Devil May Care Review Brings Adult Humour Into Social Media Era
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Review: Devil May Care Episodes 1 to 3 Bring Adult Humour Into The Social Media Era

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BY April 28, 2022

The newest addition for SYFY’s late-night animation block is the demonic Devil May Care. The adult animation series is a great new show with an impressive star cast. Not to mention a deceptively simple premise. The short bite-sized episodes are excellent at moving things along at a great pace. All the while, outrageous things unfold in the story. And boy, is the story outrageous. And brilliantly so. So check out this Devil May Care review of the first three episodes of the series.

Devil May Care Review Is All About a New Kind Of Hell

Devil May Care review poster. The worst kind of job interview | Image via SYFY.

The fire and brimstone are all gone and Hell is now all gentrified in this new Devil May Care animated series. Seeking to shake things up Devil (Alan Tudyk) revitalizes his domain into a bustling new-age neighborhood full of Kale Salad eateries. But with a new kind of Hell, comes new kinds of hellish challenges. Ok, I’ll keep the ‘hell’ puns to a minimum here. 

Not knowing what the hell to do to keep up with the evolving new vision for Hell he’s created, the Devil gets some help. Enlisting the skills of a newly-arrived citizen, the Devil hires a social media manager named Beans (Asif Ali). Beans’ job is to boost Hell’s profile and bring the biblical domain into the modern-day. The series then follows the adventures of Beans, in a way workplace comedy style set up. Beans’ job is to introduce Hell and its citizens to the wonders and horrible-ness that is social media. With obviously hilarious results. 

The Premise Of Devil May Care Is Unique And Hilarious

Devil May Care review social media The Office, but in Hell! | Image via SYFY.

Devil May Care utilizes the social media premise wonderfully in its insane story, with even crazier characters. There is some commentary on the terrible-ness of social media and how it relates to the worst place in the universe. But those slight jabs at technology and human nature and less preachy and more throwaway gags. The absurdity of the everyday social media user comes up in very clever ways, as Hell embarks on this new technological journey.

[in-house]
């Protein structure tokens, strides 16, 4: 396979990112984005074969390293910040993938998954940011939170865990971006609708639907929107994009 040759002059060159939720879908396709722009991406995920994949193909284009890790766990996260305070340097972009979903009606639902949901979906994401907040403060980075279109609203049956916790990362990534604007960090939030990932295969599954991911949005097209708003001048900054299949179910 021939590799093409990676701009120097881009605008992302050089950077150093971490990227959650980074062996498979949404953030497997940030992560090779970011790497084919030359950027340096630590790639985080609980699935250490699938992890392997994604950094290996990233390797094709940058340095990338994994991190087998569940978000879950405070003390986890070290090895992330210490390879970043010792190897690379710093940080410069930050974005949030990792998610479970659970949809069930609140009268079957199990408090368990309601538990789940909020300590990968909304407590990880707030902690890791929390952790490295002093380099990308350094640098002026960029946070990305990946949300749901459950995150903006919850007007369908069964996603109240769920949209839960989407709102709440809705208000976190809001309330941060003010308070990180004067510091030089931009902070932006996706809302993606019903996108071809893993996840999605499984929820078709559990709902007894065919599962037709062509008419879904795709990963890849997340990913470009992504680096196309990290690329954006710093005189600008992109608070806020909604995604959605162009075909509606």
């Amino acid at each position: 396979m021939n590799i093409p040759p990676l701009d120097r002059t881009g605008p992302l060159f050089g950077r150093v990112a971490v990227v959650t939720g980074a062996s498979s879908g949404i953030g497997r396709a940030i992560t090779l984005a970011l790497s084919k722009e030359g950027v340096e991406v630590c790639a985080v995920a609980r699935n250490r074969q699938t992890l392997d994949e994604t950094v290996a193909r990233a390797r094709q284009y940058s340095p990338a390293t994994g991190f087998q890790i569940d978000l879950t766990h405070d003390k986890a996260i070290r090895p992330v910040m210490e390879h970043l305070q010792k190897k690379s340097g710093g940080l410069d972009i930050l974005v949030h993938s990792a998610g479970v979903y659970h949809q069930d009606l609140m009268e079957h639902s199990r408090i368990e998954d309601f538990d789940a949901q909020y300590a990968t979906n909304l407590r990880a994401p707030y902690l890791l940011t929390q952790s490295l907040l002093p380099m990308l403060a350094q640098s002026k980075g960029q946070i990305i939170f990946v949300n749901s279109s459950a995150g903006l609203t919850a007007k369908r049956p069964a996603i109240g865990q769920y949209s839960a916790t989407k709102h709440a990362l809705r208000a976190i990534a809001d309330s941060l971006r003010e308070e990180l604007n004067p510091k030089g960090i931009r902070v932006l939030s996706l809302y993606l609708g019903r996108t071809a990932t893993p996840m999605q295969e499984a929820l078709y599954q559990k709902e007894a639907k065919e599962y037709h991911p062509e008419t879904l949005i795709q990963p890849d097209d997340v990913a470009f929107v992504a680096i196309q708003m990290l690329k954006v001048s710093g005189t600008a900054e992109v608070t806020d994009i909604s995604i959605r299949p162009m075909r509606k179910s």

It’s amazing to see demons and the Devil try to navigate live-streaming, the unintentional viral nature and other staples of the networking medium. And how Trolls are an entirely different thing in Hell. Trying to explain the superficial hollowness of networking platforms to someone like the Devil brings with it a layer of comedy that hasn’t been explored much before. Some of the jokes are right there, but they take on a totally different significance in this setting. It’s actually kinda great. The style of humor is silly, fun, incredibly adult. And when added to the gore, violence and sexually explicit plot beats, and there’s something special here. But the best part is that Devil May Care doesn’t try to be anything more than what it is, which is very refreshing. 

The Insane Characters Are The Backbone Of The Show

Devil May Care review cast. Image via SYFY.

Along with Devil, the other characters include, the superintendent of Hell, Gloria (Stephanie Beatriz). Then there is Devil’s number two, President McKinley (Fred Tatasciore), and Regina (Pamela Adlon) is the Devil’s wife. This ensemble of highly memorable characters is really what makes the show so good. And the guest appearances are even more brilliant on top of that. The first three episodes released thus far have included amazing appearances by the likes of Phil LaMarr and Lewis Black. 

Seeing a now married Devil, and his reformed demonic wife struggling to keep her urges in check is kind of hilarious. The show is adept at navigating the more offensive elements of God and a Higher Power. Until it doesn’t and just goes balls out with the offense, totally earning its late-night time slot. 

Devil May Care comes from the mind of the Emmy Award-winning producer and writer behind Robot Chicken and its many specials, Douglas Goldstein. The writer’s previous credits are on full display given this series’ sarcastic and sardonic type of humor. Even more so when blending the moments of serious or emotional plot beats, mostly originating from Beans’ story arc. This Devil May Care review definitely makes it rank up there in the company of other late night greats that dare to shock and awe, without doing so gratuitiously. 

Devil May Care review family. Image via SYFY.

Devil May Care airs on SYFY’s TZGZ block on Sundays at 12:00 AM EST. 

Featured image via SYFY. 

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Shah Shahid is an entertainment writer, movie critic (so he thinks), host of the Split Screen Podcast (on Apple Podcasts & everywhere else) and filmy father on a mission to educate his girls on decades of film history. Armed with uncontrollable sarcasm and cautious optimism, Shah loves discussing film, television and comic book content until his wife’s eyes glaze over. So save her by engaging him on his own blog at or on Twitter @theshahshahid.


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